The Medieval Tailors Assistant by Sarah Thursfield.IMG_7290

About the book:

It is a ok about basic medieval pattermaking for men and women. The book does not include sewing instructions, but do however have a couple of pages about stiches, teqnicues and fabrics used at the time.

The book is about 230 pages, and contains several different costume pieces for both men and women like: Underwear, outerwear, gowns, dubblets, hoses, headwear, childrens clothes and accessories.

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It also have a diagram which shows what clothing pieces were being used during different fashions and times during the time frame caled middle ages.IMG_7293

To get your pattern yo need to make you own “basic body blocks”, draping the pttern straight on your body.IMG_7294

The draping adapts and also workies on a dressform.IMG_2348Draping my fitted body blocks.

The basic sleeve needs to be drafted “on the table”, and have instructions and picture on how to do it.IMG_7295

Pros:

I like the wide range of costumes you can get out of the book. Using several different pieces of garment you can combine you own look in whatever way you like.

IMG_3287 Lots of different intrepitations of the patterns in the book.

I also like the wide range between the garments – you can make male, female, child, old, rich, pore or anyone in between. and the pages showing how to combine your outfit are great.IMG_7299

The detail pictures are great in showing how the finished piece should look.IMG_7297Love the detail of this photo.

The pattern for the sleeve is adaptable to several different models but can be a bit tricky if you are new at pattern making.IMG_7298IMG_2487Detachable tight fittig sleeves.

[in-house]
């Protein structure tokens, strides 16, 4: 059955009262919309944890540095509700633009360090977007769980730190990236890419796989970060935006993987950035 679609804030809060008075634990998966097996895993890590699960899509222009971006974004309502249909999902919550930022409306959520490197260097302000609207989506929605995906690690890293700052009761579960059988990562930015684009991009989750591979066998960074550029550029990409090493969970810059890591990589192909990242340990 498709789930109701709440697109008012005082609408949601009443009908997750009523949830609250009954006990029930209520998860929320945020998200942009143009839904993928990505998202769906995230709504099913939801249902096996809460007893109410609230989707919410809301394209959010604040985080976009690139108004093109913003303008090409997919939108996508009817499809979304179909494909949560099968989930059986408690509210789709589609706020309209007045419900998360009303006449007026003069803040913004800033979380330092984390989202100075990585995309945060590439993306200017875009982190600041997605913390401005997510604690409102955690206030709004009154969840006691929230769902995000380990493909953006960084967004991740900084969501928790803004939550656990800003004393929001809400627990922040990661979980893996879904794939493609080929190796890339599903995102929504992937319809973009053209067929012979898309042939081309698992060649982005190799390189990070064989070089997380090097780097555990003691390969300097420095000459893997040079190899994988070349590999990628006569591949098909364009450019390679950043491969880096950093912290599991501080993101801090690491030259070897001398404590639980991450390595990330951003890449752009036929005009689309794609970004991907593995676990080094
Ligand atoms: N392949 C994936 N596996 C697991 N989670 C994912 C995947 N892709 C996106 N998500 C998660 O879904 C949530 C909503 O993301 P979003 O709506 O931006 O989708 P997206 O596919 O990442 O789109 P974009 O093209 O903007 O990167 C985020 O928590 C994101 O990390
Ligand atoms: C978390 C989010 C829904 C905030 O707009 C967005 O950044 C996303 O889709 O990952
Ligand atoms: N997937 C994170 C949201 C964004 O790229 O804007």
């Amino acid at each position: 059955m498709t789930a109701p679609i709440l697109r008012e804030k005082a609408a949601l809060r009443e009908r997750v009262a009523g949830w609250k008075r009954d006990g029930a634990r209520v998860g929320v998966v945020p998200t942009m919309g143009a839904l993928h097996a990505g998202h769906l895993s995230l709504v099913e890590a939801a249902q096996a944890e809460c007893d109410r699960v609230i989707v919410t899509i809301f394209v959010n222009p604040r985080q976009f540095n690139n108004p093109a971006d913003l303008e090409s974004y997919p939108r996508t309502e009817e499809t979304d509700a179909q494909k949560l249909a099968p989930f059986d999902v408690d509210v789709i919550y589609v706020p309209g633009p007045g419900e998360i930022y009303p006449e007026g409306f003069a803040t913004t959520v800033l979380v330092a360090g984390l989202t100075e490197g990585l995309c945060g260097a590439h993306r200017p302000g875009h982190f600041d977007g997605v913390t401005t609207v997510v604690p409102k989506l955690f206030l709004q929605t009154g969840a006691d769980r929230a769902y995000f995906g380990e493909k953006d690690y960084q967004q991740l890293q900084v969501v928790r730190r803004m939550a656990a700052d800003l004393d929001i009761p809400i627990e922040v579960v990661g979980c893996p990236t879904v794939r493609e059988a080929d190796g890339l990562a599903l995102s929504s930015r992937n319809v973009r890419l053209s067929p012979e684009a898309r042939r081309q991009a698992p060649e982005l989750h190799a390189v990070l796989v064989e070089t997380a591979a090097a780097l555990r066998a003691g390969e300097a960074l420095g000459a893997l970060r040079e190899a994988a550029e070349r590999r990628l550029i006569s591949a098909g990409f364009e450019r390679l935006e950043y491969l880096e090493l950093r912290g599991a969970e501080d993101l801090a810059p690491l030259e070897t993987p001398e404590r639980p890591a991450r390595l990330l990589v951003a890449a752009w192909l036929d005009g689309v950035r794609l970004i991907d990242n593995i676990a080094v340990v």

I think the instructions for adapting the bodice blocks are good and easy to follow, and the sketch and pattern layou helped me a lot while figuring out my design and pattern. IMG_7300

IMG_3454Short sleeved Cotihardie.

There are a wide range of headwear in the book. And I also like that they included the children, accesories and under wear chapters. IMG_7302

Cons:

I think the patterndarfting are a bit to hard for a beginner or unexperienced patternmaker.

I observed several beginners trying to figur ot the draping (and had a bit trouble doing it myself). It does take some practice to get it right.

I also think the sleeve cap are a bit of. I stuggeled trying to get it right, ending up raising it about 2 cm to get it to fit in to the arm hole. I guess this is something that happends whaen the bodice and sleeve are not drawn from the same template but one draped and the other drafted on paper.

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I loved the pictures in the book, my only complaint is that they were way to few. Sometimes it is hard to know how a garmnent would look like just from principle sketches or patterns, thats when you need the pictures.IMG_7301

I would have liked to get some patterns, measurments or more details on the more complex headwear in the book.IMG_7303

I needed to work a bit to get the shape I wanted on my headcloth. Even though it can be great to figur things out by ourself, sometimes you just want to know what/how to do it. IMG_3066 Faux braids and semi circular headcloth.

Would I recomend it:

I think the book is a defenetly must have if you are interested in medieval times or historic costume design.

I do however think the book is a bit hard for a beginner to use, but if you are willing to give it a try – go for it.